It’s summer and whether you hit the beach, a lake, or relax by your pond chances are you feel relaxed and rejuvenated. This is mainly due to water and its healing properties. From emotional health to physical health there are many benefits to being in or near water.
Water is the most abundant compound on Earth, covering over 70% of the planet. Water has the power of continuous change; it crystalizes and freezes when it’s cold, it steams in heat, and ripples when touched. It comprises between 65% and 78% of our body (varying with age), making up over 70% of our brain, heart, skin, muscles, kidneys, lungs, and liver. We are water in human form and it’s understandable why we are so affected by its presence.
Water itself reacts to any irritation. According to the late Rustom Roy, a prominent materials scientist and professor emeritus at Pennsylvania State University, whatever water hears, sees, and feels becomes a catalyst for its change as it copies, memorizes, and transports information. Japanese researcher Masaru Emoto conducted a water crystal project to confirm this. In this study, Emoto played music, displayed words, and prayed to water while it was freezing, and when the water was frozen it created crystal shapes distinct to each stimuli. According to Emoto, “The result was that we always observed beautiful crystals after giving good words, playing good music, and showing, playing, or offering pure prayer to water. On the other hand, we observed disfigured crystals in the opposite situation. Moreover, we never observed identical crystals.” This may be the reason people have specific reactions to different environments. However, water or its presence seems to have a natural calming effect that helps to ground human beings.
Water has many roots in spiritual symbolism, but water has long been thought of as an element with medicinal and therapeutic qualities, now known as hydrotherapy. As far back as 2000 B.C., the Ancient Egyptians practiced bathing rituals in hopes of curing ailments. In the Old Testament, people soaked in mineral waters for physical healing. The Ancient Greeks used water as a healing agent. Victorian doctors also used sea air as a cure for an assortment of ailments. Now doctors are recommending hydrotherapy for physical ailments like back injuries/issues, faster wound healing, and relieving painful arthritis. Heroes on the Water, an organization dedicated to helping veterans, deploys kayak fishing as a way to help treat PTSD in veterans and promote reintegration, rehabilitation, and relaxation. Wounded vets overcome obstacles and discover a peaceful place to play.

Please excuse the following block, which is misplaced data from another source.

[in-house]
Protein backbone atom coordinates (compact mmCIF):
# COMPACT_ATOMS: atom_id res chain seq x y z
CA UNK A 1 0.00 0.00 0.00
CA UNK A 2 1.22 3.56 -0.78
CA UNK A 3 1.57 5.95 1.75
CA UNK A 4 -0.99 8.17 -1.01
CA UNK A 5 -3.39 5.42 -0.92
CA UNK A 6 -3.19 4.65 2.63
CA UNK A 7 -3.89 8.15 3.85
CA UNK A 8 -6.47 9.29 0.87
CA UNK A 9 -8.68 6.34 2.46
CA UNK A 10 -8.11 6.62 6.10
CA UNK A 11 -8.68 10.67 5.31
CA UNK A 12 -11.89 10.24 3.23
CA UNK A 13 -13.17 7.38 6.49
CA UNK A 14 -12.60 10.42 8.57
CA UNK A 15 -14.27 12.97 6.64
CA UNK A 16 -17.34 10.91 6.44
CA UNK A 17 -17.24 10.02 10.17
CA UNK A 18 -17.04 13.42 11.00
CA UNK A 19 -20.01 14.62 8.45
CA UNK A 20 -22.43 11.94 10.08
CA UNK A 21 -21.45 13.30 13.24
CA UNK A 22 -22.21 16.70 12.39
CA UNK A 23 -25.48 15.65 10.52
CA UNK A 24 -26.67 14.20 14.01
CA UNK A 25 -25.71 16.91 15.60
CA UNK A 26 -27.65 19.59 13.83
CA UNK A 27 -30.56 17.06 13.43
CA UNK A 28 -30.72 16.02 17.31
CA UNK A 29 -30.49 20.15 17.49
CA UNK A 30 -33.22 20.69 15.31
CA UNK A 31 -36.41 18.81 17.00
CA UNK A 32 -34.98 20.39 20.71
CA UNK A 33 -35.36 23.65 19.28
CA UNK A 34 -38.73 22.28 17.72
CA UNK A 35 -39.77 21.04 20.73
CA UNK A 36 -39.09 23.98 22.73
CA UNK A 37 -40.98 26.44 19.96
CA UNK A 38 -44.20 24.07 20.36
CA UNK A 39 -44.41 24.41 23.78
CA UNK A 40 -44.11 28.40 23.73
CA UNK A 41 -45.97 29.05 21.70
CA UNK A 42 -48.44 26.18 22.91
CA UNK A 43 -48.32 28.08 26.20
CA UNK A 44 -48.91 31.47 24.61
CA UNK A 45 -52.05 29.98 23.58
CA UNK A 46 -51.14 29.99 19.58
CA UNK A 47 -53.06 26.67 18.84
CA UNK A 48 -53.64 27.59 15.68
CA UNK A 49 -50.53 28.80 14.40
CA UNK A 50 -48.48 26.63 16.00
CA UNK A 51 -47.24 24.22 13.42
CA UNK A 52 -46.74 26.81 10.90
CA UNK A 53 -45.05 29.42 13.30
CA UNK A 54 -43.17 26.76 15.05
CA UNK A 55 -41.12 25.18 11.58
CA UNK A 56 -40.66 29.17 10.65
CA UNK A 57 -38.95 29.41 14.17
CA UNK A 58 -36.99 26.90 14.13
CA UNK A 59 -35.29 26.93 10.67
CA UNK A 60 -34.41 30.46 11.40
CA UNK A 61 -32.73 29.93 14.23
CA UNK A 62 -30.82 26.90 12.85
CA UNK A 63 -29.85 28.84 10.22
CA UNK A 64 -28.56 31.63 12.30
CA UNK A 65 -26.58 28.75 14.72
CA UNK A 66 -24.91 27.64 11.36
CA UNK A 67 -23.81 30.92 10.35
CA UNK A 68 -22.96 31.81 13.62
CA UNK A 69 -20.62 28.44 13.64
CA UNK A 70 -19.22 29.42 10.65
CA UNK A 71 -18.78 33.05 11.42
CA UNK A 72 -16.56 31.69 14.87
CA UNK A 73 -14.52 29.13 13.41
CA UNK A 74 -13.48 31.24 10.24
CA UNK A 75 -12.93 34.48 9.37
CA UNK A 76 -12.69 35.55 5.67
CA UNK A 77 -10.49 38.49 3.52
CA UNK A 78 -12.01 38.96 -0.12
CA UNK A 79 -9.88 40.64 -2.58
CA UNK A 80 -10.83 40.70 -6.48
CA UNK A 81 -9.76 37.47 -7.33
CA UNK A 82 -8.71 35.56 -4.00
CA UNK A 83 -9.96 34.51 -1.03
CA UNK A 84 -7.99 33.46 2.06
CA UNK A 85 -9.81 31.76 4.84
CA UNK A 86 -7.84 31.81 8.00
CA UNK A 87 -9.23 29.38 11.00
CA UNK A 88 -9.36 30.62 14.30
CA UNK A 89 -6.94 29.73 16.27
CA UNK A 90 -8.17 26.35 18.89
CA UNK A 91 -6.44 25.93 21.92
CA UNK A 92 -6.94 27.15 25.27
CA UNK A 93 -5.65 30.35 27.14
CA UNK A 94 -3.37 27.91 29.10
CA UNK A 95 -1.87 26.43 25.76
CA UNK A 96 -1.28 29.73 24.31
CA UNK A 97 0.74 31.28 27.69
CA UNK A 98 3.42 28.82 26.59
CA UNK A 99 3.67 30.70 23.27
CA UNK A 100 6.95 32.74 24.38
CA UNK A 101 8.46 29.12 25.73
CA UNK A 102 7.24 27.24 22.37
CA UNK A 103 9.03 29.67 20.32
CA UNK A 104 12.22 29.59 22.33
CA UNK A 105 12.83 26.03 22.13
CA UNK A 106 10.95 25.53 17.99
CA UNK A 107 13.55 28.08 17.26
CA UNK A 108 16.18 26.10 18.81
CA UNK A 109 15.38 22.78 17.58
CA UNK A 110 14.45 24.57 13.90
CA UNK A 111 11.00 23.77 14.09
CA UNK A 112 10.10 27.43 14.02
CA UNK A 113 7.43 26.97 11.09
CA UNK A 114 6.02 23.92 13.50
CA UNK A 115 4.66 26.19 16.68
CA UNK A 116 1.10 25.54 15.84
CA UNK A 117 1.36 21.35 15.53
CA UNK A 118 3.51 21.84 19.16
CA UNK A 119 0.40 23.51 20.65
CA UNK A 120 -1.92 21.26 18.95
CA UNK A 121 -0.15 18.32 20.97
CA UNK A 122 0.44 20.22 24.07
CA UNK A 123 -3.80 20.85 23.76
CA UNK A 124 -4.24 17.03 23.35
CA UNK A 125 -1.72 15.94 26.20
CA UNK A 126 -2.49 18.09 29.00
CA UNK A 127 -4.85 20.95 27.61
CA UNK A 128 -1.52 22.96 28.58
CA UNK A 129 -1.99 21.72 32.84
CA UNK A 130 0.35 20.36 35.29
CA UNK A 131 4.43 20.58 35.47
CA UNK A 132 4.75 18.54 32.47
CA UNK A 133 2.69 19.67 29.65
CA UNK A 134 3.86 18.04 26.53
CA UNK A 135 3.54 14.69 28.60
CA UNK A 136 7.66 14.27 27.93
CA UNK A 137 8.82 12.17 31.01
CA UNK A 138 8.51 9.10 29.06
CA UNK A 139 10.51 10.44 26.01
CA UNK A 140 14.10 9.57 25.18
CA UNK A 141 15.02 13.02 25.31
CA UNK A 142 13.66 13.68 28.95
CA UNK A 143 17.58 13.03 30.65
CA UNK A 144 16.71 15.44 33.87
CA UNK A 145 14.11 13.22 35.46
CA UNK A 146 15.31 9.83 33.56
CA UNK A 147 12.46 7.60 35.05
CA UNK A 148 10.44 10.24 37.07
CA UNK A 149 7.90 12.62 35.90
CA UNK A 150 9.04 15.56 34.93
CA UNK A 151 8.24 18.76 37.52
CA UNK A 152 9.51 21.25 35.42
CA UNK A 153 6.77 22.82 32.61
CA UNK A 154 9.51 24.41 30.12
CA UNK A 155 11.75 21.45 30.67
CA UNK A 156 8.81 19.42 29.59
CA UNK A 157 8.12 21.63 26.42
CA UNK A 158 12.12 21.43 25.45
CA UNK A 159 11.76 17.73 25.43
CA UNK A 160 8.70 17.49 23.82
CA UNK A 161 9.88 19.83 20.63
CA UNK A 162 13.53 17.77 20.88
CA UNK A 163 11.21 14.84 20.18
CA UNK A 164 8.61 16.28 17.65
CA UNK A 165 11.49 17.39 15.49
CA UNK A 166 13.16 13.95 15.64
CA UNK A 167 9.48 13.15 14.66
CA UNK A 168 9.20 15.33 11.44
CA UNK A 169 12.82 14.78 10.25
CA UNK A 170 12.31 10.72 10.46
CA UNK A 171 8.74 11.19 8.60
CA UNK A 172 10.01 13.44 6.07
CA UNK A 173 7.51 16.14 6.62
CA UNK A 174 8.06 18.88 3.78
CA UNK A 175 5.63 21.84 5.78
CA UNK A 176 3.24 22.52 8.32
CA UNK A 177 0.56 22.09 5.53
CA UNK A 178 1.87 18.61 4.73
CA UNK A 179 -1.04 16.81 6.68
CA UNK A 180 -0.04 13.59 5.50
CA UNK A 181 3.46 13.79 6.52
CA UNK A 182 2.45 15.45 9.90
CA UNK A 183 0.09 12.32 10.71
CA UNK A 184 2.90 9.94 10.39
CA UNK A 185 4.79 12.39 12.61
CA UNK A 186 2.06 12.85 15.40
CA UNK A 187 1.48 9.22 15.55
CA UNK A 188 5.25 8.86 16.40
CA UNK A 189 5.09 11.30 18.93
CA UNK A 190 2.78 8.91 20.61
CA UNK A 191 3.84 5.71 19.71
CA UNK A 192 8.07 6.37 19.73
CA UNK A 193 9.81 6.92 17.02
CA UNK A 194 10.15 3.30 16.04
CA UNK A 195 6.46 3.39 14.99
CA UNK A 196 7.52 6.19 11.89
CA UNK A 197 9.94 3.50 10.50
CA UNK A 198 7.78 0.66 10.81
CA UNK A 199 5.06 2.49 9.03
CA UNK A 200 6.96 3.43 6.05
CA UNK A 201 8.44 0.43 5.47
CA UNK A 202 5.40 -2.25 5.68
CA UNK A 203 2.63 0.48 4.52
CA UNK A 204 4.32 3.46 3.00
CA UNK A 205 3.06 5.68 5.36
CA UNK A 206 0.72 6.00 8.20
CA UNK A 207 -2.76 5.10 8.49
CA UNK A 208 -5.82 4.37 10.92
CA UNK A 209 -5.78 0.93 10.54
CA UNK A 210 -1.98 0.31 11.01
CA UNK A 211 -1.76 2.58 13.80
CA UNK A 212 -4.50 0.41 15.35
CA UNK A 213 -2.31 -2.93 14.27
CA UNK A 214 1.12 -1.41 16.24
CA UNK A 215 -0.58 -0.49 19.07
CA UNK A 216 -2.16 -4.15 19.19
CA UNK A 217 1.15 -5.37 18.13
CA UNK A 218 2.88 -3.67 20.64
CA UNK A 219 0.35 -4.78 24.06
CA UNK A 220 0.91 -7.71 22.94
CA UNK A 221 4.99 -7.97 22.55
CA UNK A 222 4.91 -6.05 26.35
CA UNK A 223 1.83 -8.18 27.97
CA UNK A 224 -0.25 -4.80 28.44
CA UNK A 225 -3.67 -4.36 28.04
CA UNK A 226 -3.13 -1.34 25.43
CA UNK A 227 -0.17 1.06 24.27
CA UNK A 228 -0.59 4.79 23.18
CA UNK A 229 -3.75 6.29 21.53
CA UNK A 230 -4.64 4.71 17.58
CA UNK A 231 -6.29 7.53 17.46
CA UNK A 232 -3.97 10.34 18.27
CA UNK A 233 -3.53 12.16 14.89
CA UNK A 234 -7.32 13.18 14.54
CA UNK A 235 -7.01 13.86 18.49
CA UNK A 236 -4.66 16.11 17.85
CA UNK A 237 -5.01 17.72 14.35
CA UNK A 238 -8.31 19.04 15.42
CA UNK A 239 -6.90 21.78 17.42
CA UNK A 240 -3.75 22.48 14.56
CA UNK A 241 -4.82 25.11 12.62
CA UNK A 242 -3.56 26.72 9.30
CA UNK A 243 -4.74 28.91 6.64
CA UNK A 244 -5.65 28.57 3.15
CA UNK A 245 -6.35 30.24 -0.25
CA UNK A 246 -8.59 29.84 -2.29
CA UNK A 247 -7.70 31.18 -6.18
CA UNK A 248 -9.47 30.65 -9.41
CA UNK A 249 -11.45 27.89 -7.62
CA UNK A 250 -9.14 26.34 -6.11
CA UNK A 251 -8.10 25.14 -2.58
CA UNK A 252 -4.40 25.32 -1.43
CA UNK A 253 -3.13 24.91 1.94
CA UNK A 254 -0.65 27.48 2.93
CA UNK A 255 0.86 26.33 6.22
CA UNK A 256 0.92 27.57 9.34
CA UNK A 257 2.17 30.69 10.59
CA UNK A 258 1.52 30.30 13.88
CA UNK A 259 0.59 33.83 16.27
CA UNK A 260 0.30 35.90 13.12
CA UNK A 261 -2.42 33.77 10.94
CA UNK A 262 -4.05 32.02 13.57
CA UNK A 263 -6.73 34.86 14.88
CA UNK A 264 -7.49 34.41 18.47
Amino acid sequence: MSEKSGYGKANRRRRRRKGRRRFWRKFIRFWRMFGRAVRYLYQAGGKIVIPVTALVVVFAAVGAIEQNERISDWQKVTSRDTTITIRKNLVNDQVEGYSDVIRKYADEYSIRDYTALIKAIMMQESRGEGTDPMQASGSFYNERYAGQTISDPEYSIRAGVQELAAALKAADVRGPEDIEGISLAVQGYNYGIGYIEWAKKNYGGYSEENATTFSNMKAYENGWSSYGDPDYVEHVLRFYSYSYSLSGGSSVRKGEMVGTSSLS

As for the mental health benefits, many can attest to how water is emotionally therapeutic. There is a lack of “blue state” research, which is how water cognitively and emotionally affects human beings. But Professor Michael Depledge, formerly the chief scientist for the Environment Agency before founding the European Centre for Environment and Human Health (ECEHH), launched the Blue Gym project in 2012 to study the health and wellbeing benefits of aquatic environments. In a recent study, using data from Natural England with anonymous self-reported health information by postcode, a team from ECEHH were able to see if health varied according to proximity to water. Depledge concluded that, "For the first time, we have…found that the closer you live to the English coast the healthier you are. There was some evidence that other aquatic environments helped too." Mathew White, a University of Plymouth psychologist, has been studying the neurocognitive effects of water. He also found that better health was associated with proximity to water as well as a restorative and calm mood. In general, these studies in the U.K. demonstrate that both natural and built scenes containing water are associated with higher perceived rejuvenation than those without water.
Health practitioners and hospitals are recognizing the role of water in well-being. Modern hospital designs integrate nature to promote maximum healing and cost-effectiveness. Interiors and exteriors include fountains, fish tanks, and waterfalls, all designed to be nurturing of and relaxing for patients. Science suggests the familiar feeling of peacefulness we get when standing by water, noting that it may even change our perception of time as well as influence how we feel about ourselves and others, as suggested by studies at Stanford University. Wallace J. Nichols calls this the “Blue Mind”. The “Blue Mind” shows how being near, in, on, or under water can make you happier, healthier, more connected, and better at what you do. Nichols believes, “Our brains switch into a different mode which can involve mind-wandering, creativity, and sleep, which are all known to be important to health, resilience, and productivity. Psychologists refer to water's changing uniformity as putting us in a state of 'soft fascination,' which can be highly restorative." In another recent study, German researchers concluded that even being near human-made water features, such as city-center fountains, ponds, and canals, "induces [restorative] experiences [and] creates meaning."
Incorporating water into your everyday life has an immense beneficial value. The research has shown that you can be physically and mentally healthier by being in or near water. Adding a pond or spending more time by your pond will help you relax and rejuvenate. At TotalPond, we can help you build a tranquil pond to help restore you to your optimal health.